Dear Nathan:
    1. Road Tax: I understand only a small portion of this Gas Tax goes to Road Maintenance, less tan HALF. Maybe as little as 25%?? If it is a ROAD TAX with 100% money goes to roads, that’s fine. If anything else, please vote NO! Or has the liberal RINO Lucas got you under his thumb,too?

    2. Fire Arms, the 2nd Amendment says “… shall not be infringed upon.” We already have the 7th MOST RESTRICTIVE laws in the US. Please Support the Constitutional Carry bill so I can defend my family if and when it is necessary without asking The Government permission. Please Do Not Agree to ANY added gun restrictions what-so-ever. Sen. Kimpson and company are on the payroll of former NYC Mayor (crook) Bloomberg. All they want to do is CONTROL People, you and me. NONE of those “people Control” gun ban proposals accomplish anything but restrict and control law abiding citizens. Criminals do not abide by Laws. I spoke at the Columbia “Gun Dog & Pony Show” when it was in town. Those high and mighty elite liberals uninterrupted me and accused me of improperly addressing the subject. I was not violating the rules of etiquette for that event. They just did not like what I was saying. They say “Facts have no business in making SC Laws.” Just “feelings!”

    3. Do not support the National Driver ID. It is nothing more than putting all of us in a Federal ID Bank which will be used to harass law abiding citizens. I have no problem showing two (20 forms of ID if I ever want to fly anywhere.
    Joe Mac

  21. Bruce Gilbert says:

    I agree with all of the provisions of the proposed roads bill EXCEPT “biennial registration fees for all hybrid and electric vehicles.” Drivers/Vehicle owners who have chosen to be environmentally responsible and many times have paid a premium for doing so should NOT be penalized.

  22. Edwin Johnson says:

    I can agree on the provisions Except the “biennial registration fees” . We already have enough fees to pay.

    I agree that our roads in bad shape and something needs to be done, I ride a motorcycle and a lot of the roads are just a plain hazard to ride. We spend enough time already watching out for animals, texting drivers, impaired drivers, debris on the roads, drivers with their minds on other things besides driving, bad merging lanes and now large pot holes and cracks in the roads.

    My main concerns are we start collecting this money for road repair and
    1) Only a small amount of the funds find it’s way for what it is collected for, ( Seems to happen a lot ) 2) It gets rerouted to someone’s pet projects
    3) The budget on something else falls short and it is moved to it
    4) The funds are mostly used up on evaluations of what needs be done and in what order of repair.

    Collect the funds and use it for what it is collected for…….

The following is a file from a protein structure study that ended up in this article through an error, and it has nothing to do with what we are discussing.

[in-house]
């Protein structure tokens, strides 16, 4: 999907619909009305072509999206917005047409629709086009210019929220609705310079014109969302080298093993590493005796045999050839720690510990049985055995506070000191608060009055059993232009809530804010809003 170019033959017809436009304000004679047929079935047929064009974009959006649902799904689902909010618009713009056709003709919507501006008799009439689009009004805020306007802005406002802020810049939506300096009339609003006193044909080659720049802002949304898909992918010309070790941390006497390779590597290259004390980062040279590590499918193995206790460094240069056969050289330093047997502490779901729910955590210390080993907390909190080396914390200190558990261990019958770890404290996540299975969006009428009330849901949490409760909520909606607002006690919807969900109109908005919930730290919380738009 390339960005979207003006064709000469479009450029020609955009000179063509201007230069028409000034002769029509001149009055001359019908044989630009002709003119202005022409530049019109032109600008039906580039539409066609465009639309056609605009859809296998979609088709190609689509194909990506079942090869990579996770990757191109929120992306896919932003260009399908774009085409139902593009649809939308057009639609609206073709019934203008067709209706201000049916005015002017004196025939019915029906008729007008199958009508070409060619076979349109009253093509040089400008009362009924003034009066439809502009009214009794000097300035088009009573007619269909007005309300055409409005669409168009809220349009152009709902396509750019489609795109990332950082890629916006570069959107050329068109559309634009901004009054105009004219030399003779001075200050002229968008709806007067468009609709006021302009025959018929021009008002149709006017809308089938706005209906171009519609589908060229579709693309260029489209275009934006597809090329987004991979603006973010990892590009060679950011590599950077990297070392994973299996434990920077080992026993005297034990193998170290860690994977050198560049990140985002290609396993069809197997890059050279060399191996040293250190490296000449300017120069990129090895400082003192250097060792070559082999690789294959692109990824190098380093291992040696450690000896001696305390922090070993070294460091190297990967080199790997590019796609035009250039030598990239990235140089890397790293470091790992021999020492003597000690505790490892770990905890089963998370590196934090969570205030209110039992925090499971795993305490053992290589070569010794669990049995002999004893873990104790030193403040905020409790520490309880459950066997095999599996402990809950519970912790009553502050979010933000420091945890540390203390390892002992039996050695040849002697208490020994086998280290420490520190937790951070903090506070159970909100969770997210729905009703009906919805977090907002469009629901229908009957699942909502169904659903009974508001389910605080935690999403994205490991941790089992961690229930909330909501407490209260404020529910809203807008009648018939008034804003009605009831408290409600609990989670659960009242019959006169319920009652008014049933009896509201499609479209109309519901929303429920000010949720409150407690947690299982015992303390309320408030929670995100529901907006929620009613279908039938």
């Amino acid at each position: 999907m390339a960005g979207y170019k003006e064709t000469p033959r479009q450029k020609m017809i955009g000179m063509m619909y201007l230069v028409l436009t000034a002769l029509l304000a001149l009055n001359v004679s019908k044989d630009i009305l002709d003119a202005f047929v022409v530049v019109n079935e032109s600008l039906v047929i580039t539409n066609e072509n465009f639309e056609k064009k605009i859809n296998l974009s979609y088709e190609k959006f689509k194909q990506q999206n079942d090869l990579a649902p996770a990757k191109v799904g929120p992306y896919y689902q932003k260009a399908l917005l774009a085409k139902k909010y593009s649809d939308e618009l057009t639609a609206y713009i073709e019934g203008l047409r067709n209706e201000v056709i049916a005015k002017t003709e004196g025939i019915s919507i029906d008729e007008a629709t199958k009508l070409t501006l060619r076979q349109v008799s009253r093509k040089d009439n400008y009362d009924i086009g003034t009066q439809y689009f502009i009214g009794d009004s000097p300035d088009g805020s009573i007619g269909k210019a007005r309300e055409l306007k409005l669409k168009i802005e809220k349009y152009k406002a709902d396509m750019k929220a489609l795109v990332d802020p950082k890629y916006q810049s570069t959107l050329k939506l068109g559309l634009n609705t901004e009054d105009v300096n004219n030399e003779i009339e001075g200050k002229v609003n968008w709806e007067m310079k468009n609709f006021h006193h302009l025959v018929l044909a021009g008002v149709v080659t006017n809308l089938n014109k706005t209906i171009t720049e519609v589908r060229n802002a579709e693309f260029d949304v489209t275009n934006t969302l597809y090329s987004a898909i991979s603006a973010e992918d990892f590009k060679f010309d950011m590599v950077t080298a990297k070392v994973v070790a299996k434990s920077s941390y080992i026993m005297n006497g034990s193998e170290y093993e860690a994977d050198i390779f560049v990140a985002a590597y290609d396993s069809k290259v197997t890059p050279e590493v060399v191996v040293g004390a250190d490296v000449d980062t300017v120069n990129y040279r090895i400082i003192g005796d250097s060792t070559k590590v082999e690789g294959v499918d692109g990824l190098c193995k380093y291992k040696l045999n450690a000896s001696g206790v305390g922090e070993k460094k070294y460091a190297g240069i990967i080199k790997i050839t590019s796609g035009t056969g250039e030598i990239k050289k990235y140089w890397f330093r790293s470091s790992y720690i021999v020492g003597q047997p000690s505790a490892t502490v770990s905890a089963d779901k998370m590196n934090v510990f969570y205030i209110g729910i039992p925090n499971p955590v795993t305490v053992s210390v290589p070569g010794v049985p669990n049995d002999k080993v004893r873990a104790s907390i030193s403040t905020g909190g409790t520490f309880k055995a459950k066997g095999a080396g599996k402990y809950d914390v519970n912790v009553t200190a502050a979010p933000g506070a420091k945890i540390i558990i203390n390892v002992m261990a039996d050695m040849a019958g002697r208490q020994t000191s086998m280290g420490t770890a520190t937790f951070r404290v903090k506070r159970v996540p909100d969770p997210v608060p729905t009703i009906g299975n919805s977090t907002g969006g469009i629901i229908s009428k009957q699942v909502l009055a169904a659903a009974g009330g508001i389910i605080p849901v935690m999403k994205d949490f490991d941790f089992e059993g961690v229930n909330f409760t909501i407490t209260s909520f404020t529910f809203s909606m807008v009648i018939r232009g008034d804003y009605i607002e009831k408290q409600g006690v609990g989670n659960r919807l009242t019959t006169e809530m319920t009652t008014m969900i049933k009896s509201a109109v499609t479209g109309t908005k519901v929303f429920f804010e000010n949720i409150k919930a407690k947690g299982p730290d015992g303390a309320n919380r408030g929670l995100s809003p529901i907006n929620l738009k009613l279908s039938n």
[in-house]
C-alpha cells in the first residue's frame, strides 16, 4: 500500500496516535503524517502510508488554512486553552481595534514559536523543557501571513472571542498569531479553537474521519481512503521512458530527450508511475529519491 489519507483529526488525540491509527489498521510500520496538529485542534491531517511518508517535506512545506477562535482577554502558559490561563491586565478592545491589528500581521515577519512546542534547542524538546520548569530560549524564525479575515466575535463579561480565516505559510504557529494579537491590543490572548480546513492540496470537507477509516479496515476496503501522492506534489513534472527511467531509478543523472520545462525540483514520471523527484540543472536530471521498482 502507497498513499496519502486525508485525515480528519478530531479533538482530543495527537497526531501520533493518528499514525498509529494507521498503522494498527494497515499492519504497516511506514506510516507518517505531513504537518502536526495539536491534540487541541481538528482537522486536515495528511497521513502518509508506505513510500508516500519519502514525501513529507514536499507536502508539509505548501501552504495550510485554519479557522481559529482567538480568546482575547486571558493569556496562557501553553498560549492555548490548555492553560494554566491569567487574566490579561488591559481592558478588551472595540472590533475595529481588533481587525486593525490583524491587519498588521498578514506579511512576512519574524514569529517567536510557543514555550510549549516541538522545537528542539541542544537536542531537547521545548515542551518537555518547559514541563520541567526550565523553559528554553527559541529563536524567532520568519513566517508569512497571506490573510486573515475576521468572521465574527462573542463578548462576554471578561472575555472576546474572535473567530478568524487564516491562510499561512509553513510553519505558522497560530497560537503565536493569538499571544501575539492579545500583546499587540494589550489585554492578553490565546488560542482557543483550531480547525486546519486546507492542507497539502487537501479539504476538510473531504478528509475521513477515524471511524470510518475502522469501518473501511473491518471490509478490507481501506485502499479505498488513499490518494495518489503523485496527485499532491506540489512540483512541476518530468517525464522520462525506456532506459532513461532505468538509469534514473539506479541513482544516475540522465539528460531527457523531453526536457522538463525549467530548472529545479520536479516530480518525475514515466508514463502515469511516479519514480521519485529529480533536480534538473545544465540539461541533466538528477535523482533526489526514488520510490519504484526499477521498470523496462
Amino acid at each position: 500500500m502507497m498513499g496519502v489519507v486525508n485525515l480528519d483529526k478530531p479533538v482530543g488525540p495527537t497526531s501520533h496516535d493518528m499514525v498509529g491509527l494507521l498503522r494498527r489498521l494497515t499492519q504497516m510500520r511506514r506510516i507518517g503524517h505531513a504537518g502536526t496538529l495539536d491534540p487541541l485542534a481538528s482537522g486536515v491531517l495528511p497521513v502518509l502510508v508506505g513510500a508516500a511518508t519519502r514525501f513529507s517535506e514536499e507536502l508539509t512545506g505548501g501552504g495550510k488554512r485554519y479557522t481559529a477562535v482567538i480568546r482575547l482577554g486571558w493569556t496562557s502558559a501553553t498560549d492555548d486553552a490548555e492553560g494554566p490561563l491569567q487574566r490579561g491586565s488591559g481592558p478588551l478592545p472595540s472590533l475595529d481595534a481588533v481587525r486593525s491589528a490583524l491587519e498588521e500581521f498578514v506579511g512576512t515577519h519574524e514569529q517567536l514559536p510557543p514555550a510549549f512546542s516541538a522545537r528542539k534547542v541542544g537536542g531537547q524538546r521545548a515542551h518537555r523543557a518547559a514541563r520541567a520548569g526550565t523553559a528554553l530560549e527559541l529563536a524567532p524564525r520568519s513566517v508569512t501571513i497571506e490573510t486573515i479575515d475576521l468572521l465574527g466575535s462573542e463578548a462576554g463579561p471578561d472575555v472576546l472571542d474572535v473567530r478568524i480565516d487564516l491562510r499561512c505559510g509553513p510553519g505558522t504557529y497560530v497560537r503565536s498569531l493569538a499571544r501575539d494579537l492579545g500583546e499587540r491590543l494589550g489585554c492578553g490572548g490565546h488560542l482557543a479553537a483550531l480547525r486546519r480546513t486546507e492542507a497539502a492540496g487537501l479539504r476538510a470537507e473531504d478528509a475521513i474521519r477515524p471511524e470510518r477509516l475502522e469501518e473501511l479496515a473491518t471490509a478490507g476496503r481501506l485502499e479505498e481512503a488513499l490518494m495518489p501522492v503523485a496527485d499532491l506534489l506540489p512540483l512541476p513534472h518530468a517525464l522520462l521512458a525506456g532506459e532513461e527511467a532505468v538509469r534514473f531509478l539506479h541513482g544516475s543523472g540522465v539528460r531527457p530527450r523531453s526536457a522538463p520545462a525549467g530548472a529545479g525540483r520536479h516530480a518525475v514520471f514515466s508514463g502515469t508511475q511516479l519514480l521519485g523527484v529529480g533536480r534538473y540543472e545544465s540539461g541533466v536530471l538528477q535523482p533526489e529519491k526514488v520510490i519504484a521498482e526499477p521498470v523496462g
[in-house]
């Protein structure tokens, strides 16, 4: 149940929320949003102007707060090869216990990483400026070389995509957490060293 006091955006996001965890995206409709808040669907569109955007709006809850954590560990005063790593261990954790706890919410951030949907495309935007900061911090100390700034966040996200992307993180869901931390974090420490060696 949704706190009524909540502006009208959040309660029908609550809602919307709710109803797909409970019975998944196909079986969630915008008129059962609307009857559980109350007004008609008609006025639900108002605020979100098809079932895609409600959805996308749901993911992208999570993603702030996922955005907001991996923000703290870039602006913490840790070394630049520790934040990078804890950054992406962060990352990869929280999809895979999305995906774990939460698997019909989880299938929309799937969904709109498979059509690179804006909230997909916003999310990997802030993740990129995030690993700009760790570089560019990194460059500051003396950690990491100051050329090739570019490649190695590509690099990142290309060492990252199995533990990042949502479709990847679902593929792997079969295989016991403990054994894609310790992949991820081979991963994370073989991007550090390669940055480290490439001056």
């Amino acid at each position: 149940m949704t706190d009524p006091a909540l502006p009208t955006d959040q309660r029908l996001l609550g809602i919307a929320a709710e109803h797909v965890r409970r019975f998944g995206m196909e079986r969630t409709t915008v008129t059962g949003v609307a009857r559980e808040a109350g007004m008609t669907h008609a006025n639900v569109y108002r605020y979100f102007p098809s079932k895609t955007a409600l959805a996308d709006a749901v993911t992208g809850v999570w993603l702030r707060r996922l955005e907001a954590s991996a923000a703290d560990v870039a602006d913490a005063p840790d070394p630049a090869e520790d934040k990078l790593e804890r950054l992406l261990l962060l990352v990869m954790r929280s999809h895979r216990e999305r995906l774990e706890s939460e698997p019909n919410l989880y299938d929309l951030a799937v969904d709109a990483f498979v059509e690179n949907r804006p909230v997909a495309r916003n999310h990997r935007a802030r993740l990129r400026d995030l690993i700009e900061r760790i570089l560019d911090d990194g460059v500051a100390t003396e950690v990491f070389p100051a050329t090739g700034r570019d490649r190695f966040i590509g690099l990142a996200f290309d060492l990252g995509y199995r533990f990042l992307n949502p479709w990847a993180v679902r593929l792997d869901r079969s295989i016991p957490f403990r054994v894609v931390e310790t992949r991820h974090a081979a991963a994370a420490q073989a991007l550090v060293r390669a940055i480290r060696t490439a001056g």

23. Kathy Spiliotopoulos says:

    I live on a pennisula of Lake Murray in the Chapin area where housing developments are going up at a frantic pace. We will soon have thousands of new residents here. Our roads are in poor shape and already choked with traffic at rush hour. Thre have been incidents of emergency services taking 45 minutes to respond. However, there appears to have been no planning for this massive increase in population. Where are the SCDOT traffic studies? What are the SCDOT plans to repair and modify the state roads such as Old Lexington Highway and Wessinger Road that transect our penninsula? It seems to me that we first need a reasonable infrastructure improvemnt plan to assure that work will be done where it is most urgently needed. I am not convinced that raising taxes will result in road improvements in areas such as mine where poor conditions and mounting traffic create a disaster waiting to happen.

  24. Bruce M. Larrabee, Jr. says:

    I think there is no other alternative than to raise the gas tax and let those using the highways pay for the upkeep. That includes me!!

  25. Bob Privette says:

    Need to raise the gas tax by at least 6 cents a gallon.

    You guys need to at least eliminate the 1% annual increase on the state pension.
    Do not transfer paying for some of it through our property taxes.
    You guys realize most workers do not earn a pension so to ask them to possibly
    work longer so state workers are well taken care of is not fair.

  26. Gina Summer says:

    Raise the gas tax. Everyone using our roads pays. We have extremely low gas taxes compared to other states.
    Way overdue. Designate the funds for road repair and do not let it be diverted. Talk so sense into the governor!

  27. Charlene Meetze says:

    Nathan, I think everyone is in agreement that the roads are in dire need of repair. I am NOT in favor of raising the tax on fuel because I think that the questions regarding the allocation of existing funds should be answered for the public. Hearing the way transportation/highway funds have been handled and allocated to only a few counties with the more powerful legislators is disturbing! I’m ready to hear our legislators tackle this issue and demand change on behalf of the people. Raising the fuel tax for individuals is palatable; however, try putting 10 – 12 trucks on the road every day and absorbing that cost. Businesses will have to raise their prices and thus costs to the public will go up. Fiscal responsibility is severely lacking. When will someone in the legislature roll up their sleeves and demand better accountability for tax dollars already collected?!